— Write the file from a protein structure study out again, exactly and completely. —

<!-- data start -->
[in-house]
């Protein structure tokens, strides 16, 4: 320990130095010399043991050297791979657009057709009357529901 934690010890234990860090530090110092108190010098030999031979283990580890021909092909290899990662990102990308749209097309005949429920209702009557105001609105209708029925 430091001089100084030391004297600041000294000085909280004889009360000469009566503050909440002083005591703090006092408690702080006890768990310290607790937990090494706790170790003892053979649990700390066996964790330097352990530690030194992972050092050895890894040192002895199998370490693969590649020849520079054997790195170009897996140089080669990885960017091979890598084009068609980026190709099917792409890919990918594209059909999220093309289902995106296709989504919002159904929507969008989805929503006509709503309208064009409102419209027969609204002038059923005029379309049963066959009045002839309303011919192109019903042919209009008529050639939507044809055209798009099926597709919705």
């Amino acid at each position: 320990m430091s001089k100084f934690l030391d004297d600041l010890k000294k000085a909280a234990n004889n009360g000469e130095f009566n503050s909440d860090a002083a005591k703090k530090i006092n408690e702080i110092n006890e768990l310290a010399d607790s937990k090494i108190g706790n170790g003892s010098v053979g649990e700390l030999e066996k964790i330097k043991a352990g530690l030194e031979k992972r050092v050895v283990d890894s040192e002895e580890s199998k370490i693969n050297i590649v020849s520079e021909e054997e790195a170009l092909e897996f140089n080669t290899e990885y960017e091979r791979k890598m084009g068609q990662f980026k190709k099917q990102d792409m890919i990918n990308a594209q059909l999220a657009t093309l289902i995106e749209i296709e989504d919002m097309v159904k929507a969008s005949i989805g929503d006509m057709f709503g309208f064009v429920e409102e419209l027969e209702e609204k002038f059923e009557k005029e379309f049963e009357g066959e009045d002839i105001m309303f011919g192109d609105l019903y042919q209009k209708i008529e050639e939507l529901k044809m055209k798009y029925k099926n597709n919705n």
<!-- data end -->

[in-house]
């Protein structure tokens, strides 16, 4: 320990130095010399043991050297791979657009057709009357529901 934690010890234990860090530090110092108190010098030999031979283990580890021909092909290899990662990102990308749209097309005949429920209702009557105001609105209708029925 430091001089100084030391004297600041000294000085909280004889009360000469009566503050909440002083005591703090006092408690702080006890768990310290607790937990090494706790170790003892053979649990700390066996964790330097352990530690030194992972050092050895890894040192002895199998370490693969590649020849520079054997790195170009897996140089080669990885960017091979890598084009068609980026190709099917792409890919990918594209059909999220093309289902995106296709989504919002159904929507969008989805929503006509709503309208064009409102419209027969609204002038059923005029379309049963066959009045002839309303011919192109019903042919209009008529050639939507044809055209798009099926597709919705």
């Amino acid at each position: 320990m430091s001089k100084f934690l030391d004297d600041l010890k000294k000085a909280a234990n004889n009360g000469e130095f009566n503050s909440d860090a002083a005591k703090k530090i006092n408690e702080i110092n006890e768990l310290a010399d607790s937990k090494i108190g706790n170790g003892s010098v053979g649990e700390l030999e066996k964790i330097k043991a352990g530690l030194e031979k992972r050092v050895v283990d890894s040192e002895e580890s199998k370490i693969n050297i590649v020849s520079e021909e054997e790195a170009l092909e897996f140089n080669t290899e990885y960017e091979r791979k890598m084009g068609q990662f980026k190709k099917q990102d792409m890919i990918n990308a594209q059909l999220a657009t093309l289902i995106e749209i296709e989504d919002m097309v159904k929507a969008s005949i989805g929503d006509m057709f709503g309208f064009v429920e409102e419209l027969e209702e609204k002038f059923e009557k005029e379309f049963e009357g066959e009045d002839i105001m309303f011919g192109d609105l019903y042919q209009k209708i008529e050639e939507l529901k044809m055209k798009y029925k099926n597709n919705n």